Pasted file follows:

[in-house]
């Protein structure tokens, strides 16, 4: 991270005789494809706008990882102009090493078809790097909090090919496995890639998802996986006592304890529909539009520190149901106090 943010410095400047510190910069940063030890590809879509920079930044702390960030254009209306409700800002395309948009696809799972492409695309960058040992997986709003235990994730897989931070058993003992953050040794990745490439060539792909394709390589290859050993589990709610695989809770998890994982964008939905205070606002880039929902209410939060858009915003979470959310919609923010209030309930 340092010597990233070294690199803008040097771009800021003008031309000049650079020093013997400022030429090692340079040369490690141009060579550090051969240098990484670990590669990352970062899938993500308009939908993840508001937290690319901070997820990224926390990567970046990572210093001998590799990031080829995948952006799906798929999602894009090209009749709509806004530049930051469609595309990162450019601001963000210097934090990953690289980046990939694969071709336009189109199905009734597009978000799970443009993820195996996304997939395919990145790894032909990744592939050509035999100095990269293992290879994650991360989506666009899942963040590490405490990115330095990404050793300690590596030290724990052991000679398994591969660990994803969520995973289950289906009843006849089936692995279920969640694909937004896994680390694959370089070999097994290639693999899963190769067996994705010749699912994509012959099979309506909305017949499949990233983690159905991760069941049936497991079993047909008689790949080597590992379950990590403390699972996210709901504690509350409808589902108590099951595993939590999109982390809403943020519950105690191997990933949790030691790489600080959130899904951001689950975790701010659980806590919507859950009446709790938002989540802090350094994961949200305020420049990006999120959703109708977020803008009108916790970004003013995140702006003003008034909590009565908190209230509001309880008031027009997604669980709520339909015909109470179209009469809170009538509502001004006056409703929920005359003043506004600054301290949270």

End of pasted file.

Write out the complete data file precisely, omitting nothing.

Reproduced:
[in-house]
């Protein structure tokens, strides 16, 4: 991270005789494809706008990882102009090493078809790097909090090919496995890639998802996986006592304890529909539009520190149901106090 943010410095400047510190910069940063030890590809879509920079930044702390960030254009209306409700800002395309948009696809799972492409695309960058040992997986709003235990994730897989931070058993003992953050040794990745490439060539792909394709390589290859050993589990709610695989809770998890994982964008939905205070606002880039929902209410939060858009915003979470959310919609923010209030309930 340092010597990233070294690199803008040097771009800021003008031309000049650079020093013997400022030429090692340079040369490690141009060579550090051969240098990484670990590669990352970062899938993500308009939908993840508001937290690319901070997820990224926390990567970046990572210093001998590799990031080829995948952006799906798929999602894009090209009749709509806004530049930051469609595309990162450019601001963000210097934090990953690289980046990939694969071709336009189109199905009734597009978000799970443009993820195996996304997939395919990145790894032909990744592939050509035999100095990269293992290879994650991360989506666009899942963040590490405490990115330095990404050793300690590596030290724990052991000679398994591969660990994803969520995973289950289906009843006849089936692995279920969640694909937004896994680390694959370089070999097994290639693999899963190769067996994705010749699912994509012959099979309506909305017949499949990233983690159905991760069941049936497991079993047909008689790949080597590992379950990590403390699972996210709901504690509350409808589902108590099951595993939590999109982390809403943020519950105690191997990933949790030691790489600080959130899904951001689950975790701010659980806590919507859950009446709790938002989540802090350094994961949200305020420049990006999120959703109708977020803008009108916790970004003013995140702006003003008034909590009565908190209230509001309880008031027009997604669980709520339909015909109470179209009469809170009538509502001004006056409703929920005359003043506004600054301290949270």